Etihad Engineering Sees Increasing Demand For Fire-Suppression Mods

Modifications demand is being attributed to the gradual elimination of conventional liquid for fire suppression.
Credit: Etihad Airways Engineering

The gradual elimination of conventional liquid for fire suppression is causing an uptick in modifications.

Ahmad Rajei, Acting VP design, engineering and innovation at Etihad Engineering, is seeing an increasing demand for these changes, “especially for the portable fire extinguisher replacement, due to the fast-approaching end date, which is December 31, 2025.”

Since the 1990s, ICAO has been seeking replacements of halon-based fire-suppression in aircraft. The pacing framework for many airlines and MROs is EASA’s schedule for eliminating halon on new aircraft and ending its use on existing EU-registered aircraft. For lavatories, halon had to be replaced in flying aircraft by 2019.

The next hard deadline is for replacing halon in the portable fire extinguishers used to suppress fires in cockpits and cabins by the beginning of 2026.

“Historically, it has been difficult to replace them with alternative agents with lower ozone depletion potential,” Rajei explains. “So critical uses or applications of halons have been accepted, subject to cut-off dates for new equipment and end dates.”

Rajei says the imminent replacement of portable fire extinguishers can be done either at heavy checks or separately. But for a large fleet that needs replacement of extinguishers on many aircraft, starting retrofits well before the coming deadline is advisable.

And modification challenges will be tougher for replacing halons in cargo compartments, fuel tanks, APUs, nacelles and dry bays, all of which must be retrofitted by 2040.

Rajei worries that any alternative to halon systems will be much larger and heavier, posing problems for modification. He ticks off the factors that providers or users of alternatives to halon must consider: ozone depletion potential, global warming potential, atmospheric lifetime, toxicity, material compatibility, operating environment, system complexity, maintainability, volume and weight, and cleaning after discharge.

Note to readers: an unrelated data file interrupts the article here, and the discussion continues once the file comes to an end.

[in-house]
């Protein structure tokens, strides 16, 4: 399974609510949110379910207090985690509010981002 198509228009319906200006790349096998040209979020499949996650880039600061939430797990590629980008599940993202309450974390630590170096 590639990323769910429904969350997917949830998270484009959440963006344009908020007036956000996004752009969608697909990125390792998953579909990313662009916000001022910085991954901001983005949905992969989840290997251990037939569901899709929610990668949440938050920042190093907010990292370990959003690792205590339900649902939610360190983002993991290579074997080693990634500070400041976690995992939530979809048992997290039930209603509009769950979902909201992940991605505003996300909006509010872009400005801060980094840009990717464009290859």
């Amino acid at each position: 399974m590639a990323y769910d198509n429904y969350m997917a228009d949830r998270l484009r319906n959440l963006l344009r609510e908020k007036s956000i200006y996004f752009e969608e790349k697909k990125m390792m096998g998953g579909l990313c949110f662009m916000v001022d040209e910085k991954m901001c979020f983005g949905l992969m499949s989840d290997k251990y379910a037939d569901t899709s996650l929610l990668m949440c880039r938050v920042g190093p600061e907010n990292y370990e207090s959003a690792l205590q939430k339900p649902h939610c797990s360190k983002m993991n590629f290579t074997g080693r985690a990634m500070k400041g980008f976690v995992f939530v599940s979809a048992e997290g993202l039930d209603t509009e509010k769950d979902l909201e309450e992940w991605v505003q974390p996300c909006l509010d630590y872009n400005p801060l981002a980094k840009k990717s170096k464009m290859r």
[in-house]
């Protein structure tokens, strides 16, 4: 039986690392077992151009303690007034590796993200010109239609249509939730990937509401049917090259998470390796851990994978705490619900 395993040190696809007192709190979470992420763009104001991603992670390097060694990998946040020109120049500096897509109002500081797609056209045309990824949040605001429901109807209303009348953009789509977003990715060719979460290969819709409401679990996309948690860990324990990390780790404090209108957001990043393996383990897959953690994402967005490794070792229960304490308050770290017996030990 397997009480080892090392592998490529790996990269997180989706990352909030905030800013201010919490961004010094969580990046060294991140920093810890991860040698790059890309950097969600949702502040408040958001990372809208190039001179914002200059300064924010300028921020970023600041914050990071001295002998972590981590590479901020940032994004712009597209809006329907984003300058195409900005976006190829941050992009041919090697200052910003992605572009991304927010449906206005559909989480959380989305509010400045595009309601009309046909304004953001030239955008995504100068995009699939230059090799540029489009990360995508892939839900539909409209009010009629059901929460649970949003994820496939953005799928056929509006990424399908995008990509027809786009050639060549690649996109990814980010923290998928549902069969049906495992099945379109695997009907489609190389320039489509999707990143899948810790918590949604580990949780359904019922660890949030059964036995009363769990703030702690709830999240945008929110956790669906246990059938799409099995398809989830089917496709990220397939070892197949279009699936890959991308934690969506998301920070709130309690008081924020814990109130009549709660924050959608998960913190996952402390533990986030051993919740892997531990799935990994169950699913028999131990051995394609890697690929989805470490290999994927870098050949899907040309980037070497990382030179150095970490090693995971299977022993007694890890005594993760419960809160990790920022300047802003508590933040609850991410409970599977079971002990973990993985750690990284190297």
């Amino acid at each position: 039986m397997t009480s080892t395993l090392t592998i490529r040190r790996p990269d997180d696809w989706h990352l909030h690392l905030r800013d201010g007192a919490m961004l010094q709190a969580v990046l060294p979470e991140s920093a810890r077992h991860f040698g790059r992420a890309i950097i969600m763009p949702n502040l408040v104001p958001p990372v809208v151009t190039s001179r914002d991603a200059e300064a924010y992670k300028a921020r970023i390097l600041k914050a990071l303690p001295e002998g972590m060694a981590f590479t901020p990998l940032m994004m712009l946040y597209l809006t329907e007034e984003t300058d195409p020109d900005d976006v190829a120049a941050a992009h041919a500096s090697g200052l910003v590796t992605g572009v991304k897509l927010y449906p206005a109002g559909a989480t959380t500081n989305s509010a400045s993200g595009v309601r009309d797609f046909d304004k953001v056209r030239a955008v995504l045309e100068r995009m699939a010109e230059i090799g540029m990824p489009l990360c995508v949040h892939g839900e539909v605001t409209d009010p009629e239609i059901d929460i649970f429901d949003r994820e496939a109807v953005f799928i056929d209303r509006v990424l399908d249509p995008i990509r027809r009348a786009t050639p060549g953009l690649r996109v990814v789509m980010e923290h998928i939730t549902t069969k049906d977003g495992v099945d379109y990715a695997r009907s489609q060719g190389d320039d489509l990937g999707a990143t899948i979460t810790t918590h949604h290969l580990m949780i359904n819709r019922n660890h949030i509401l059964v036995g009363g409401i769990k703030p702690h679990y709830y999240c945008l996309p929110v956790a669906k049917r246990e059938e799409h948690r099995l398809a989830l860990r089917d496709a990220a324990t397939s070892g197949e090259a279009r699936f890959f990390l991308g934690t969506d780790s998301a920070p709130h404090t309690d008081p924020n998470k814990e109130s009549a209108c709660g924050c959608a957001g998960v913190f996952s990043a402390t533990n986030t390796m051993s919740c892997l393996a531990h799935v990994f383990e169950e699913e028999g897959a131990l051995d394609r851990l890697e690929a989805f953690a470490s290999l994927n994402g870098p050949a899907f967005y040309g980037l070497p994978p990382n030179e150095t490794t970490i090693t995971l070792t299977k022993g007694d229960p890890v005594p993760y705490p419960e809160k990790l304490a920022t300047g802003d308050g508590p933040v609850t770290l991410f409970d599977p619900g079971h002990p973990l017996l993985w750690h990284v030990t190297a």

After selecting a suitable substitute for halon, Rajei says an operator will have to schedule the modification during a heavy check, as it will be more complex than the earlier replacement in lavatories or the imminent replacement in cockpits and cabins. Then a modification provider will have to be chosen. 

To aid airlines or lessors looking for halon modifications, the Independent Aircraft Modifier Alliance recently launched a request for proposal service through which these companies can make a modification request, and IAMA will help find a high-quality mod provider.

The mods noted by Rajei appear concentrated mostly on passenger aircraft. Despite the boom in cargo conversions, fire-suppression mods are not attracting much current interest for cargo compartments in converted freighters.

The lower decks of converted freighters usually already have active fire suppression from their service as passenger jets. But the main decks of converted freighters are not required by regulators to have active fire suppression.

Boeing has seen some interest from customers regarding Class C compartments [which require active fire suppression],” notes Jens Steinhagen, director of Boeing freighter conversions.

“However, the vast majority of our customers satisfy their operational needs with the Class E cargo compartment classification for their 737-800BCF and 767-300BCF main deck and lower hold cargo compartments.”  

Class E cargo compartments are found only on all-cargo airplanes. Shutting off ventilating airflow to or within a Class E compartment can control a fire, and Class E compartments must have a liner and a smoke or fire detection system, but not active fire suppression systems. 

FedEx, after a fire-caused emergency landing in 1996, eventually installed active fire suppression on the main deck cargo compartments of its MD-11Fs and 777Fs. But most other cargo carriers appear not interested in going beyond regulatory requirements. For it can be costly.

For example, Robert Convey, SVP of Aeronautical Engineers, is not seeing an increase in demand for additional fire suppression on any of his company’s five narrowbody and or regional conversion products.

Convey says it is very expensive to install fire suppression on main decks of cargo aircraft, given the volume that would need to be saturated in case of fire. “It is hard to put a dollar figure on it, but safe to say the addition of the system would add multi-millions of dollars to the development cost and a few million to the recurring cost.”

The case is obviously stronger, because of passenger safety and regulations, for main decks of 737-400 or 757-200 combi aircraft where half the main deck is for passenger and the other half for freight. “In this case the fire suppression system is designed and certified as part of the conversion STC process,” Convey explains.